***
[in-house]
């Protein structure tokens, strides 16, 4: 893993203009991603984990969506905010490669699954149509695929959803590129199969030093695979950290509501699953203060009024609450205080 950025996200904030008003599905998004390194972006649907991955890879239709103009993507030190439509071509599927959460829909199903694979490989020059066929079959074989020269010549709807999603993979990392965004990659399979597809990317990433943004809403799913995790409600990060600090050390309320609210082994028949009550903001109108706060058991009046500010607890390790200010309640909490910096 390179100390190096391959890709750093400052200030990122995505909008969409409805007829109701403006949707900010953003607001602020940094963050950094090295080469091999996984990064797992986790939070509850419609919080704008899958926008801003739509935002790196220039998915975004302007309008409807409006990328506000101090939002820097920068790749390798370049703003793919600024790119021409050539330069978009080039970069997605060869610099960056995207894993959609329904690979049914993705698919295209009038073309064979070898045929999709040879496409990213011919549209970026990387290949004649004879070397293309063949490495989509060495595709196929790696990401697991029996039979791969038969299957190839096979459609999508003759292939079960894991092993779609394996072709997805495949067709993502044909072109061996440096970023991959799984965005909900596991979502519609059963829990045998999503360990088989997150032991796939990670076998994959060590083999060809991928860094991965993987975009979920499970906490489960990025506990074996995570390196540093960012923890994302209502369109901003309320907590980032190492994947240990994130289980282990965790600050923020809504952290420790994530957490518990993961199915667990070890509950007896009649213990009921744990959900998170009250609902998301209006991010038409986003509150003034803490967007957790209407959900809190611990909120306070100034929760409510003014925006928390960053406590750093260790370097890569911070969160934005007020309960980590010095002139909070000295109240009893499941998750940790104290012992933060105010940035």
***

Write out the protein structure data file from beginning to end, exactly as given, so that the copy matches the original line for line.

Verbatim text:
[in-house]
């Protein structure tokens, strides 16, 4: 893993203009991603984990969506905010490669699954149509695929959803590129199969030093695979950290509501699953203060009024609450205080 950025996200904030008003599905998004390194972006649907991955890879239709103009993507030190439509071509599927959460829909199903694979490989020059066929079959074989020269010549709807999603993979990392965004990659399979597809990317990433943004809403799913995790409600990060600090050390309320609210082994028949009550903001109108706060058991009046500010607890390790200010309640909490910096 390179100390190096391959890709750093400052200030990122995505909008969409409805007829109701403006949707900010953003607001602020940094963050950094090295080469091999996984990064797992986790939070509850419609919080704008899958926008801003739509935002790196220039998915975004302007309008409807409006990328506000101090939002820097920068790749390798370049703003793919600024790119021409050539330069978009080039970069997605060869610099960056995207894993959609329904690979049914993705698919295209009038073309064979070898045929999709040879496409990213011919549209970026990387290949004649004879070397293309063949490495989509060495595709196929790696990401697991029996039979791969038969299957190839096979459609999508003759292939079960894991092993779609394996072709997805495949067709993502044909072109061996440096970023991959799984965005909900596991979502519609059963829990045998999503360990088989997150032991796939990670076998994959060590083999060809991928860094991965993987975009979920499970906490489960990025506990074996995570390196540093960012923890994302209502369109901003309320907590980032190492994947240990994130289980282990965790600050923020809504952290420790994530957490518990993961199915667990070890509950007896009649213990009921744990959900998170009250609902998301209006991010038409986003509150003034803490967007957790209407959900809190611990909120306070100034929760409510003014925006928390960053406590750093260790370097890569911070969160934005007020309960980590010095002139909070000295109240009893499941998750940790104290012992933060105010940035």